José Angel Figueroa

2002 EP. NO. 3
JOSE ANGEL FIGUEROA, born in Mayaguez, Puerto Rico, came to the U.S. Mainland at a young age and settled with his family in New York City. He attended Morris High School in the Bronx, received a B.A. in English Literature from New York University and a Writing Fellowship and M.A. from SUNY at Buffalo.

His college and university teaching has included Puerto Rican Literature and History, and Comparative Literature at Columbia University, SUNY, Buffalo, Yale University, and Boricua College; poetics, and creative writing at Teachers College, C.U., Lehman College/CUNY, and Pratt Institute; and Puerto Rican/Latino and Afro-American Studies related to multicultural diversity management and leadership training at Trinity College and the University of Hartford in CT. Figueroa’s work as a children’s literature specialist and educational consultant with Teachers and Writers Collaborative (NY) and statewide boards of education has resulted in the editing and publishing of over fifty volumes of children’s poetry and stories for New York State Poets in the Schools projects since 1966. He is currently an Assistant Professor at Boricua College in New York City, where he also resides.

Figueroa has been credited as being a major contributor to the PR/Latino literary experience in the Harvard Educational Review (Vol. 68, 1999), Harvest of Empire: A History of Latinos in America by Juan Gonzalez (Viking Books, 2000), and The Hispanic Condition: Reflections on Culture & Identity in America by Ilan Stavans (HarperCollins Publishers, 1995). His poetry and literary works have appeared in numerous anthologies, including Bum Rush the Page: A Def Poetry Jam (Three Rivers Press, 2001; eds. Tony Medina and Louis Reyes Rivera), Papiros De Babel: Antologia de la poesia puertorriquena en Nueva York (EDUPR, 1991; ed. Pedro Lopez-Adorno), Puerto Rican Writers at Home in the USA (Open Hand Publishing, 1991, ed. Faythe Turner); The Rican Journal (Chicago: IL, 1972); From the Belly of the Shark (ed. Walter Lowenfels, NY: Random House, 1973); Latin American Voices (Univ. of Tulsa, 1973); For Neruda, For Chile (ed. Walter Lowenfels, NY: Beacon Press, 1975); In Touch; In Common (NY: HBJ, Inc. 1975); Puerto Ricaner in New York (Germany: Nurnberg U., 1978); Nuyorican Poetry: An Anthology of Puerto Rican Words and Feelings (eds. Miguel Algarin & Miguel Piniero, NY: William Morrow Co., 1975); Revista Chicano-Riquena (Tx: U. of Houston, 1979); Herejes y Mitificadores: Poesia Puertorriquena en USA eds. Efrain Barradas and Rafael Rodriguez, PR: Edicion Huracan, 1980); Voices From The Belly (ed. Sandra Maria Esteves, NY: African Caribbean Poetry Theater, 1981); YALA Journal I, II, III (ed. Jose Angel Figueroa, NY: NYC Board of Ed., 1985-87); and the CD, “Nuyorican Symphony: Poetry Live at the Knitting Factory” (NYC, 1992; exec. Producer Michael Dorf).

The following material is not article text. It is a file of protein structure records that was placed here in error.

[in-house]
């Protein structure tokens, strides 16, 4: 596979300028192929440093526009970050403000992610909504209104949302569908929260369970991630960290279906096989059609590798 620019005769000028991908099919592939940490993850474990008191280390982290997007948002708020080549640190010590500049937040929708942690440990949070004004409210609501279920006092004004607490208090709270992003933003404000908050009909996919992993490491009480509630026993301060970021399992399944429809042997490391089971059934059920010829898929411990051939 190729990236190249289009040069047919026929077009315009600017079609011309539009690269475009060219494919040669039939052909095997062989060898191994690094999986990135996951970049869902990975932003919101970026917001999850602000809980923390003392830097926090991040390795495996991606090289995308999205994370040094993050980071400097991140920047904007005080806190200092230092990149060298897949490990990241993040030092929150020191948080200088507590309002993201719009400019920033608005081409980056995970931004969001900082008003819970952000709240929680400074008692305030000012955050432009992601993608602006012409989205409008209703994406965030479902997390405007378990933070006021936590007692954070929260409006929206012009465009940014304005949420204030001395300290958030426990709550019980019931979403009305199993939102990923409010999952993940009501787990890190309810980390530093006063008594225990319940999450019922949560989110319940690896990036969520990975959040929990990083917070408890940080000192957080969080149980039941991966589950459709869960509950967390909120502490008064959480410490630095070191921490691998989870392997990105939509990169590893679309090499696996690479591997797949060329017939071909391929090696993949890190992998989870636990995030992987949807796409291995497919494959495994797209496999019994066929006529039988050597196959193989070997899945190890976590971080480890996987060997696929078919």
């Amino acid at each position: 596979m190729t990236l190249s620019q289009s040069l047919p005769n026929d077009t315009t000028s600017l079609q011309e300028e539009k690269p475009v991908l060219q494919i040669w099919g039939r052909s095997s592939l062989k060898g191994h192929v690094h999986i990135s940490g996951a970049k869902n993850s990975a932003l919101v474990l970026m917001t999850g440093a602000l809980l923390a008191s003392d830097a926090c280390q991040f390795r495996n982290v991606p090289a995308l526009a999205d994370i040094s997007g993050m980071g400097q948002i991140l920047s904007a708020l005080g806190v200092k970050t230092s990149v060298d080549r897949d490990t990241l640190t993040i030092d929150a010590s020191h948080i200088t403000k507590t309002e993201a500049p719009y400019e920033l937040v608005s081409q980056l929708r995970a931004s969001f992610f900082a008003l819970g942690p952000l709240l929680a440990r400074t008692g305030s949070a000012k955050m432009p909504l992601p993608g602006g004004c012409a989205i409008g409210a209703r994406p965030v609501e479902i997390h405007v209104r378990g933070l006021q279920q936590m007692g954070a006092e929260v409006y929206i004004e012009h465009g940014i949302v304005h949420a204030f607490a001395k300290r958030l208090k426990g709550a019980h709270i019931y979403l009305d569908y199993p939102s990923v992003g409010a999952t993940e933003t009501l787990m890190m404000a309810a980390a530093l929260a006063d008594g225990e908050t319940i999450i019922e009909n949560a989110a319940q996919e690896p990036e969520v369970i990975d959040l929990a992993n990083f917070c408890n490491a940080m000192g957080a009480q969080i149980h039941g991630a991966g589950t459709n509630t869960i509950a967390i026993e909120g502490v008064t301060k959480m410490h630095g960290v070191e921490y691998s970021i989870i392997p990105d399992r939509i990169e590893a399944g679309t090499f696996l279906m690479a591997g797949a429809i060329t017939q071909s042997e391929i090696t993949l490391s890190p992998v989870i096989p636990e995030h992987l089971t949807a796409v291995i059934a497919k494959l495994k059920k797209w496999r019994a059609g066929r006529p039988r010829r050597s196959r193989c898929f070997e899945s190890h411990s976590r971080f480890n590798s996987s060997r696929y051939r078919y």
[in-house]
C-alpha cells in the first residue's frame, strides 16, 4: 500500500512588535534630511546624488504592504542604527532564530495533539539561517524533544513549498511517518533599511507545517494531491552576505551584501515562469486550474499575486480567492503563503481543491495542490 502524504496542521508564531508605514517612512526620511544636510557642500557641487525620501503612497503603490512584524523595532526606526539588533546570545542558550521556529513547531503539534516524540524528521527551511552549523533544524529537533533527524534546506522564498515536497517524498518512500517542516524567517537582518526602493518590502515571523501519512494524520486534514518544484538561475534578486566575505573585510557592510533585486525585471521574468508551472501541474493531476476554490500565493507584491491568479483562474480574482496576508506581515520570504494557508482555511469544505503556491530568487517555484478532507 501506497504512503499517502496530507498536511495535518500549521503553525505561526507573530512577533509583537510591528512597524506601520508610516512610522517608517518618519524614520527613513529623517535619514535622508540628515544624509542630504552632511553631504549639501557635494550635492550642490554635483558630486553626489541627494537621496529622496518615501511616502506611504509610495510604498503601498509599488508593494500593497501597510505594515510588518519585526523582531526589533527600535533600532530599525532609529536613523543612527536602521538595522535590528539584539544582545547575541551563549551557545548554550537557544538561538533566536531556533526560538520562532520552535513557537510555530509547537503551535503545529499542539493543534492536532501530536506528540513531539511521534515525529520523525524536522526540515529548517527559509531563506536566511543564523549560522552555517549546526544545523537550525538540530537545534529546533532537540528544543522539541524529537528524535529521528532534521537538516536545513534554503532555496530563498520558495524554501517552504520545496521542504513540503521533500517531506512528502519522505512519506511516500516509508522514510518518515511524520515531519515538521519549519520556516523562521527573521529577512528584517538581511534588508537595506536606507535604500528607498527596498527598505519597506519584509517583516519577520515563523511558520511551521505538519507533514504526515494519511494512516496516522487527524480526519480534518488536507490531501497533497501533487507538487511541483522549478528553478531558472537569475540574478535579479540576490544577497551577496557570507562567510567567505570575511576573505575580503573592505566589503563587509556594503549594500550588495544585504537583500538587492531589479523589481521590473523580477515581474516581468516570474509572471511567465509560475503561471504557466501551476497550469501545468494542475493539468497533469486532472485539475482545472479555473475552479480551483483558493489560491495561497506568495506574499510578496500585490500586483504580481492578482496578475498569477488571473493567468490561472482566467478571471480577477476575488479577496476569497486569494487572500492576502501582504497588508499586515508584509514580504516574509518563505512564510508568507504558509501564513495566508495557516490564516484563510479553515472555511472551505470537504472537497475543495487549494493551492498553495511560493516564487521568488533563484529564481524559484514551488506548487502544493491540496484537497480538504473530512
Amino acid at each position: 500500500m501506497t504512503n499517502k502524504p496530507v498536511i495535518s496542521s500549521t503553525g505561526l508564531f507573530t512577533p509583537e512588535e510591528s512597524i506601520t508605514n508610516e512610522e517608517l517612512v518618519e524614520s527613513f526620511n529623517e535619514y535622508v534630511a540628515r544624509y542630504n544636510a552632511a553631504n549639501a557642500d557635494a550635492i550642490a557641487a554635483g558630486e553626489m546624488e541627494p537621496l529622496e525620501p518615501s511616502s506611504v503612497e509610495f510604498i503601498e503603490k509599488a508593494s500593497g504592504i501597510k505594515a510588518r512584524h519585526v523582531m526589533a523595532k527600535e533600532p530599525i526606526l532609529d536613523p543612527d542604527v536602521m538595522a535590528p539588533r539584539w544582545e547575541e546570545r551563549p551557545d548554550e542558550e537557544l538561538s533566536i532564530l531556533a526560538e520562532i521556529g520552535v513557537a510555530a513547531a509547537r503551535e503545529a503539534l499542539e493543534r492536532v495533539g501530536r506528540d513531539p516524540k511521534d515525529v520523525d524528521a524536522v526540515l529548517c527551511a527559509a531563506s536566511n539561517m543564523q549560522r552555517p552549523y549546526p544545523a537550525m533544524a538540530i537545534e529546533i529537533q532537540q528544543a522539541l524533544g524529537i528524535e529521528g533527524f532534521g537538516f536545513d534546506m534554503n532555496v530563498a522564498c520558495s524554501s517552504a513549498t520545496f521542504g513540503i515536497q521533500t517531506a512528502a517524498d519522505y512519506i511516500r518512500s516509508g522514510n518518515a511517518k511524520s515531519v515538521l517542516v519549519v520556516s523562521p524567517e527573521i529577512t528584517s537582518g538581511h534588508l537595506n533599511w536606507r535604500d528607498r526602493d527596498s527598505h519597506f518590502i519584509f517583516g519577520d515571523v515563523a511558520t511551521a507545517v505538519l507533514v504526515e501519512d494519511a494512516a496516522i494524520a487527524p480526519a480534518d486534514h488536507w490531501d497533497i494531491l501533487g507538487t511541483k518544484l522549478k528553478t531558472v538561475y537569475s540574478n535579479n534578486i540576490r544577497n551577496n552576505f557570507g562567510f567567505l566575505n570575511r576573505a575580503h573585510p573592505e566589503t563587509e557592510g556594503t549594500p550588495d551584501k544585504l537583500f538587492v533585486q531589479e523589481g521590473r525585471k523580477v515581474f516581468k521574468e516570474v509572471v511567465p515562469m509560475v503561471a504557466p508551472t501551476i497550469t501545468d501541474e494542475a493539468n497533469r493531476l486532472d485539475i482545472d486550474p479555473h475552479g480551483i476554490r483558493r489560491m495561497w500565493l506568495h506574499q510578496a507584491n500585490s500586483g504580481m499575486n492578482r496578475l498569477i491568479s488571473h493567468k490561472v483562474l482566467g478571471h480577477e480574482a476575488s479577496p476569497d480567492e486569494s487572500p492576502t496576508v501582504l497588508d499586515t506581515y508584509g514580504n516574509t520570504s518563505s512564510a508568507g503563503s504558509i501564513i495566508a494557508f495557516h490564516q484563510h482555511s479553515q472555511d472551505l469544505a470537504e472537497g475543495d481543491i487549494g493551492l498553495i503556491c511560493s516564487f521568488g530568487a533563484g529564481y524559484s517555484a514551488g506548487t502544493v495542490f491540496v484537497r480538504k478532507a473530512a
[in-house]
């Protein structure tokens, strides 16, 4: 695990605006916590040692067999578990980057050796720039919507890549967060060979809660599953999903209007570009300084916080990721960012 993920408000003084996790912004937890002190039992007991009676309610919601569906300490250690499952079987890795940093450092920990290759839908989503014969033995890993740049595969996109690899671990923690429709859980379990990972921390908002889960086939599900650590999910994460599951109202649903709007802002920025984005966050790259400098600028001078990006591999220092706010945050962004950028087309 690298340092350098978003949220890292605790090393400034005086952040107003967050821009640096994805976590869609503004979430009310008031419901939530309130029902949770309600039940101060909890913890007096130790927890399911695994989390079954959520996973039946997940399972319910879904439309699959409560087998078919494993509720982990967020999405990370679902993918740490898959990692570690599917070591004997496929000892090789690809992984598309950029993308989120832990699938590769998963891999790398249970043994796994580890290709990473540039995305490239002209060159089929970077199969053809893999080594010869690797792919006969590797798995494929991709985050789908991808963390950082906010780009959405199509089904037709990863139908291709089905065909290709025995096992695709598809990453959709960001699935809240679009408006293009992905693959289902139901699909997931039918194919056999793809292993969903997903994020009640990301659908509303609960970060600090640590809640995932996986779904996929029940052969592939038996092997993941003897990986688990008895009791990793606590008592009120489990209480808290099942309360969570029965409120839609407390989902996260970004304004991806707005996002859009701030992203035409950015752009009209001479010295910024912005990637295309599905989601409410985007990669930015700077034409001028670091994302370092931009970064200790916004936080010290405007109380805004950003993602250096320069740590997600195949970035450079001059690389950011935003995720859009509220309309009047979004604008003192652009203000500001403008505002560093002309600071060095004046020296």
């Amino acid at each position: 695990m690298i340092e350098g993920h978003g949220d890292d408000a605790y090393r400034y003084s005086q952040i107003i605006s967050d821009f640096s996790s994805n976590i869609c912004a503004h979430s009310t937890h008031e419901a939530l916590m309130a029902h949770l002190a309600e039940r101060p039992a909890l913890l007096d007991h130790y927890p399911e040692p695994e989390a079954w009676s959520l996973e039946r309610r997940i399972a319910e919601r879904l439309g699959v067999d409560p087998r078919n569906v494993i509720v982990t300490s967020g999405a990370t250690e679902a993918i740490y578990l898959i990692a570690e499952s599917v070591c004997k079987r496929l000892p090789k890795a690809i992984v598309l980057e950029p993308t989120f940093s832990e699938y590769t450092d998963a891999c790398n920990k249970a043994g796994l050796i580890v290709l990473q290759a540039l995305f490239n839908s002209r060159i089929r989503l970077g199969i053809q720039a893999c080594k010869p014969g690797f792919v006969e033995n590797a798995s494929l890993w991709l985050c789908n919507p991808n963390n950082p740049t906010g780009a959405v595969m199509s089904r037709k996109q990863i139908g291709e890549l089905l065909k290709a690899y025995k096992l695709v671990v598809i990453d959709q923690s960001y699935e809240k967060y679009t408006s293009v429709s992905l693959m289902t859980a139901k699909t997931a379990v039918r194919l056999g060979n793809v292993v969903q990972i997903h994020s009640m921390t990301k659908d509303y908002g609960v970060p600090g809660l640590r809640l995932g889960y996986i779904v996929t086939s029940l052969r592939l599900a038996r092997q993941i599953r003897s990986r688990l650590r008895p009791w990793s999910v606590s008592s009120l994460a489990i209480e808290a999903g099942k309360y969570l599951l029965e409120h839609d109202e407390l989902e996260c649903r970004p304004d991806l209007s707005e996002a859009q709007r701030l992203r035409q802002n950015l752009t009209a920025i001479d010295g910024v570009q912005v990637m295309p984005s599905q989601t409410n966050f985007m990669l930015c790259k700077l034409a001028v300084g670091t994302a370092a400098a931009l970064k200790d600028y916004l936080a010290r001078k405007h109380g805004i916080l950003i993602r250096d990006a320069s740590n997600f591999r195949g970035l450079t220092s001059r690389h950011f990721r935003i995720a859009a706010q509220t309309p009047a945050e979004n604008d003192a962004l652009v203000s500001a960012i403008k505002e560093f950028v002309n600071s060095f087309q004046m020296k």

He has also produced and directed many poetry series and theater performances, including “The Grassroots Poets Series” that promote well-known and emerging voices, and his own lays, “Transnightification” and jazz opera, “King of the Crabs” (with music by Bobby Sanabria), which were performed at Joseph Papp’s Public Theater, Miriam Colon’s Puerto Rican Traveling Theater, Max Ferrer’s Intar Hispanic American Theater, and Town Hall. His poetry collections include East 110th Street (Broadside Press, 1973), and Noo Jork (Instituto de Cultural Puertorriquena, 1981). His poetry collection, Hypocrisy Held Hostage is forthcoming.

Figueroa has earned an international reputation as a performer for almost two decades through his plays and musical collaborations; as editor of numerous books and journals, and most importantly, his role as a teacher, not only on the collegiate level, but in workshops as well. However, he is perhaps best known for his poetry . . . a diverse body of work that includes searing social commentary that tackles cultural, gender, economic and political issues that are written in an uncompromising manner, as well as the occasional bittersweet personal pieces that talks about family, life and love.

Last updated 2009.

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